Perceptive insights into a consistently dysfunctional international relationship.



A cogent assessment of Russia from a former CIA officer and creator of the TV show The Americans.

Coming of age in the 1970s, Weisberg was taught that the Soviet Union was communist and politically repressive and the U.S. was the opposite. Then the Soviet Union collapsed, and the new Russia embraced Christianity and capitalism but remained repressive—although less so. Relations improved but then deteriorated into what many call a second cold war. Weisberg, a levelheaded analyst, maintains that the rise of an assertive Russia under Putin convinced American leaders that the evil empire had returned. The author adds that American politicians regularly proclaim that people throughout the world yearn for democracy, although the efforts to spread it have been uniformly disastrous. To Russians, democracy arrived in the 1990s with crime, anarchy, and severe economic hardship. Taking office in 1999, Putin reasserted government authority. The stability and prosperity that followed came with significant restrictions on freedom but also made him very popular. Unlike his Soviet predecessors, Putin kept his ambitions local, but the U.S. didn’t see it that way. Though promising otherwise, the U.S. swept former satellites into NATO, reviving Soviet fears of being surrounded by enemies. Despite unedifying American policies in Cuba and Latin America, U.S. officials denounced Russian bullying of its neighbors and supported heavy economic sanctions. Readers outraged at Russian cyberattacks may be surprised to learn that America has long been doing the same. Russian historians emphasize that America was largely founded by slave owners. When they claim that America conducted a genocidal slaughter of Native peoples, Americans often respond that Stalin killed millions—not exactly evidence of moral purity on either side. Weisberg clearly knows his stuff, and while his suggestions on how to fix matters may be too sensible to appeal to patriots from either nation, readers will have no doubt that our current approach is not working.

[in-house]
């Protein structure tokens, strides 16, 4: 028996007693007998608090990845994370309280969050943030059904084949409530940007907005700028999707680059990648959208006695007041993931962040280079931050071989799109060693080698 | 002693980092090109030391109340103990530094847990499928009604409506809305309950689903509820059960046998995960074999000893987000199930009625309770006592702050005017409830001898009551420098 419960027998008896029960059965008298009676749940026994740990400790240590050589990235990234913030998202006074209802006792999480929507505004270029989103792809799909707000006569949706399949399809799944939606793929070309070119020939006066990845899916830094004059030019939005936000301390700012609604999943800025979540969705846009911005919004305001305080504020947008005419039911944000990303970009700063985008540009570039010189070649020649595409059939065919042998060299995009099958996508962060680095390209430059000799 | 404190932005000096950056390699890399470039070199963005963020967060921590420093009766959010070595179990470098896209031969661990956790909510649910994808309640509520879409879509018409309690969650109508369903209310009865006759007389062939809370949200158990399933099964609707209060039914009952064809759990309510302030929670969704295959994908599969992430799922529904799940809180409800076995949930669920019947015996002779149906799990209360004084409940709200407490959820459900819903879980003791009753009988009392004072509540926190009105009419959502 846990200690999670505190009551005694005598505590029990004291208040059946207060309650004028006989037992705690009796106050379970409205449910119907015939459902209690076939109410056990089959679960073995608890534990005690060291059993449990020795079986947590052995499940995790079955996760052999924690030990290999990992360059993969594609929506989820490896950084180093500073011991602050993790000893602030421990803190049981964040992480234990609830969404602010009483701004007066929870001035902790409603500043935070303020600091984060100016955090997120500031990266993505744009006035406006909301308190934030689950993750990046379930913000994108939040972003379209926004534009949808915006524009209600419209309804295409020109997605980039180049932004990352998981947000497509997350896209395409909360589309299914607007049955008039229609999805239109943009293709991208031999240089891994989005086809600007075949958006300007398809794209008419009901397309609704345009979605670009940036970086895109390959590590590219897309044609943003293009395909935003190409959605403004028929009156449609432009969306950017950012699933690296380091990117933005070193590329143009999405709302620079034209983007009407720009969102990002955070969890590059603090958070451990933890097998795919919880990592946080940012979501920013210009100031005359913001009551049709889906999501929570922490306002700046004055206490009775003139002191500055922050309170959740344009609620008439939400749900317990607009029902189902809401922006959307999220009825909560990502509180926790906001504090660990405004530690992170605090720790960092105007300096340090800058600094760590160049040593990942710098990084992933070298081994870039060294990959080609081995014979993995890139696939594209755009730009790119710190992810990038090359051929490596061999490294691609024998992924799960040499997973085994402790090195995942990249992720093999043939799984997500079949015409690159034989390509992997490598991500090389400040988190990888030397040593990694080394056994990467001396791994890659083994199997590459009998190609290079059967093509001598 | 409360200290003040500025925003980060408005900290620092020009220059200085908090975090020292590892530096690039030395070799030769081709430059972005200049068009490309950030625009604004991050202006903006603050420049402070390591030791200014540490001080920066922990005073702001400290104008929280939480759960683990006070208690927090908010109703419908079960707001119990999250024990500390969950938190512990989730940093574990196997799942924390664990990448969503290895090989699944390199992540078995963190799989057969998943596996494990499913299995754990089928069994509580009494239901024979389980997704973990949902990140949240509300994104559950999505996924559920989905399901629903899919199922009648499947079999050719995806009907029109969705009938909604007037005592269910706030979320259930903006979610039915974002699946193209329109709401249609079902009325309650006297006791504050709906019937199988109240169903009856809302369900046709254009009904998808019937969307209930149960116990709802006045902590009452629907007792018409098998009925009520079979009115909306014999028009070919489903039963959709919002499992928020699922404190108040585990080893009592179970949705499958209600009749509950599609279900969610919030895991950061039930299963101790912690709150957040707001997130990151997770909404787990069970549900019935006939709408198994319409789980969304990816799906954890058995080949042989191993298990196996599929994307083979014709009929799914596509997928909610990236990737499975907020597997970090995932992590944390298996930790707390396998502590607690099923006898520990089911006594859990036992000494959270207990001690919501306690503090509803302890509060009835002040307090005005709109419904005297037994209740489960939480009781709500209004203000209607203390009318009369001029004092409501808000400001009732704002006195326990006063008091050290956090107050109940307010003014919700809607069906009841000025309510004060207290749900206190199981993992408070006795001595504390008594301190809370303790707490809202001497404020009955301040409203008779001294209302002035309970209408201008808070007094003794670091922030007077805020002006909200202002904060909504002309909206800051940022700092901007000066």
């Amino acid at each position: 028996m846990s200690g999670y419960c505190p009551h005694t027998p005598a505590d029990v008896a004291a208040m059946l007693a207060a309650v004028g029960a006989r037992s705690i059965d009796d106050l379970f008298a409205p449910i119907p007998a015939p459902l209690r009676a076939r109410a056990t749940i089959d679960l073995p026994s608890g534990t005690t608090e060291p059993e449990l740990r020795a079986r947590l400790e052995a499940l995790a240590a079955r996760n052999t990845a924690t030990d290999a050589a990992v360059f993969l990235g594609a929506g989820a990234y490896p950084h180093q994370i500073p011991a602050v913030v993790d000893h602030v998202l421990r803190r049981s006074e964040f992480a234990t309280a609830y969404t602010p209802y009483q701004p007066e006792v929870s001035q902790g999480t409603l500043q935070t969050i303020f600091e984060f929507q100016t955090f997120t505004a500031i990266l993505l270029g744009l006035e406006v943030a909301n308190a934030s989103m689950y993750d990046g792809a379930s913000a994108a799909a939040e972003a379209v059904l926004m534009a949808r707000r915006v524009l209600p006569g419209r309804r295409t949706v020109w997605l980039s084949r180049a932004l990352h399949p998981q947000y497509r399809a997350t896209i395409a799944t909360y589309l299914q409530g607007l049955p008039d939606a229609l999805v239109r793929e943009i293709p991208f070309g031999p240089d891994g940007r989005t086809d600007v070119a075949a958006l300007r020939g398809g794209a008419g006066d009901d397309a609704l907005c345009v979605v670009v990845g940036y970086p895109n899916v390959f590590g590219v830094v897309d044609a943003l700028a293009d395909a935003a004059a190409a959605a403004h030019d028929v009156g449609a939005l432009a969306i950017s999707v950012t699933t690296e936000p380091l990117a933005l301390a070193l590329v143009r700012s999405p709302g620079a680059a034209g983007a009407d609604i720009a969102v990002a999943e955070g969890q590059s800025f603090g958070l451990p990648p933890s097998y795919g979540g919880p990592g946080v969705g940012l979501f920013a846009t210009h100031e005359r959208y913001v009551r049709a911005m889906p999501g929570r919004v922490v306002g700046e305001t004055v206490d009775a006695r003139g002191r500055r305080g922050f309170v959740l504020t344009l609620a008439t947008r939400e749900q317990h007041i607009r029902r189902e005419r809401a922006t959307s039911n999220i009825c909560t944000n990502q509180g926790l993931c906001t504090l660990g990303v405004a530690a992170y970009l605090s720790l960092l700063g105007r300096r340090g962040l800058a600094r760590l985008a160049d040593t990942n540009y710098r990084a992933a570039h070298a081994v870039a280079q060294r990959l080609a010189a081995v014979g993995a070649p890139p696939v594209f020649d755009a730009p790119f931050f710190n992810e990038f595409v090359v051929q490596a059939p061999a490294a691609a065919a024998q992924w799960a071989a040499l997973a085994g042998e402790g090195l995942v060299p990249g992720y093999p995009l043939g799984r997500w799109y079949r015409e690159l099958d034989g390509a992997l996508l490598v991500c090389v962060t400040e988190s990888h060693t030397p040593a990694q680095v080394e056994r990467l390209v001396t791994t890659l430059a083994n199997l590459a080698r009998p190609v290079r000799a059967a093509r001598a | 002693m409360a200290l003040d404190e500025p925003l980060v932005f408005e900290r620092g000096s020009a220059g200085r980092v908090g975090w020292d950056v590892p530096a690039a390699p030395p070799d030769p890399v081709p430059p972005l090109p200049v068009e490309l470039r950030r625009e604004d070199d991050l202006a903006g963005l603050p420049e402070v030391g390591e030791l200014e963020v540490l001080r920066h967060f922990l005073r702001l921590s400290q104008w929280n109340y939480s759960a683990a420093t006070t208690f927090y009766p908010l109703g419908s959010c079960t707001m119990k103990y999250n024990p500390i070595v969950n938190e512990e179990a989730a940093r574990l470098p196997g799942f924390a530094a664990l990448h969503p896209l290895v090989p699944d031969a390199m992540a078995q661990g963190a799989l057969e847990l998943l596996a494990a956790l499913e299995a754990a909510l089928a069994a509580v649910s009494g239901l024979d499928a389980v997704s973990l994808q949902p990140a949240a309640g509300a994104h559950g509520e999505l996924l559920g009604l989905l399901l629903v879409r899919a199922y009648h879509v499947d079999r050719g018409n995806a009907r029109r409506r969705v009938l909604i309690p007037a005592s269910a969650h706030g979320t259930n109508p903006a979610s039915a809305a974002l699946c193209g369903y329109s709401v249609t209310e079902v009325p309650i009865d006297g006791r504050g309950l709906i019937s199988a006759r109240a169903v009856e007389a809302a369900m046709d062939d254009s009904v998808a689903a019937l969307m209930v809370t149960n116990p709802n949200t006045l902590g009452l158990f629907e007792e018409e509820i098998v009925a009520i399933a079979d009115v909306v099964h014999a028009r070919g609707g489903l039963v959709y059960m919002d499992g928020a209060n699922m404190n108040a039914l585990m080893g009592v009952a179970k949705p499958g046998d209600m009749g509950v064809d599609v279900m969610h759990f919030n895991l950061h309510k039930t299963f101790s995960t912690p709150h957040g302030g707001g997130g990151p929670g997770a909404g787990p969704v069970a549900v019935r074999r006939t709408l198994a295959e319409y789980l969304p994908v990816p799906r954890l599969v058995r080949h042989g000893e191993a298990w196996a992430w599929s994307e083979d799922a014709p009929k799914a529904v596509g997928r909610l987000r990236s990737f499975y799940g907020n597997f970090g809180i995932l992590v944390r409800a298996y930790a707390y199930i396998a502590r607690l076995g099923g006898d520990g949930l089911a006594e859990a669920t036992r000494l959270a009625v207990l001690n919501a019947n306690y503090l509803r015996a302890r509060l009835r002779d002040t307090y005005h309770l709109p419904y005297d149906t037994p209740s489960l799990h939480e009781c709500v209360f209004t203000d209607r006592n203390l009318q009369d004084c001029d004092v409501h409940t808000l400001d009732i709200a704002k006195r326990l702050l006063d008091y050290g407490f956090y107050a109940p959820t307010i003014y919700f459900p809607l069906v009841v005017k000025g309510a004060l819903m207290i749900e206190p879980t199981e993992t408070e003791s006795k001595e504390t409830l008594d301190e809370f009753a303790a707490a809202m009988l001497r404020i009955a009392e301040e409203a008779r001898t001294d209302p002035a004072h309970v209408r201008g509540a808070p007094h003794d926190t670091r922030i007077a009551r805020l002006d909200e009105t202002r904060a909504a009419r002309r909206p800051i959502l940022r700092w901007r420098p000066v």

Perceptive insights into a consistently dysfunctional international relationship.

Pub Date: Sept. 28, 2021

ISBN: 978-1-5417-6862-8

Page Count: 352

Publisher: PublicAffairs

Review Posted Online: July 18, 2021

Kirkus Reviews Issue: Aug. 15, 2021

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A valuable contribution to our understanding of one of history’s most vital figures.


An epistolary memoir of Nelson Mandela’s prison years.

From August 1962 to February 1990, Mandela (1918-2013) was imprisoned by the apartheid state of South Africa. During his more than 27 years in prison, the bulk of which he served on the notorious Robben Island prison off the shores of Cape Town, he wrote thousands of letters to family and friends, lawyers and fellow African National Congress members, prison officials, and members of the government. Heavily censored for both content and length, letters from Robben Island and South Africa’s other political prisons did not always reach their intended targets; when they did, the censorship could make them virtually unintelligible. To assemble this vitally important collection, Venter (A Free Mind: Ahmed Kathrada's Notebook from Robben Island, 2006, etc.), a longtime Johannesburg-based editor and journalist, pored through these letters in various public and private archives across South Africa and beyond as well as Mandela’s own notebooks, in which he transcribed versions of these letters. The result is a necessary, intimate portrait of the great leader. The man who emerges is warm and intelligent and a savvy, persuasive, and strategic thinker. During his life, Mandela was a loving husband and father, a devotee of the ANC’s struggle, and capable of interacting with prominent statesmen and the ANC’s rank and file. He was not above flattery or hard-nosed steeliness toward his captors as suited his needs, and he was always yearning for freedom, not only—or even primarily—for himself, but rather for his people, a goal that is the constant theme of this collection and was the consuming vision of his entire time as a prisoner. Venter adds tremendous value with his annotations and introductions to the work as a whole and to the book’s various sections.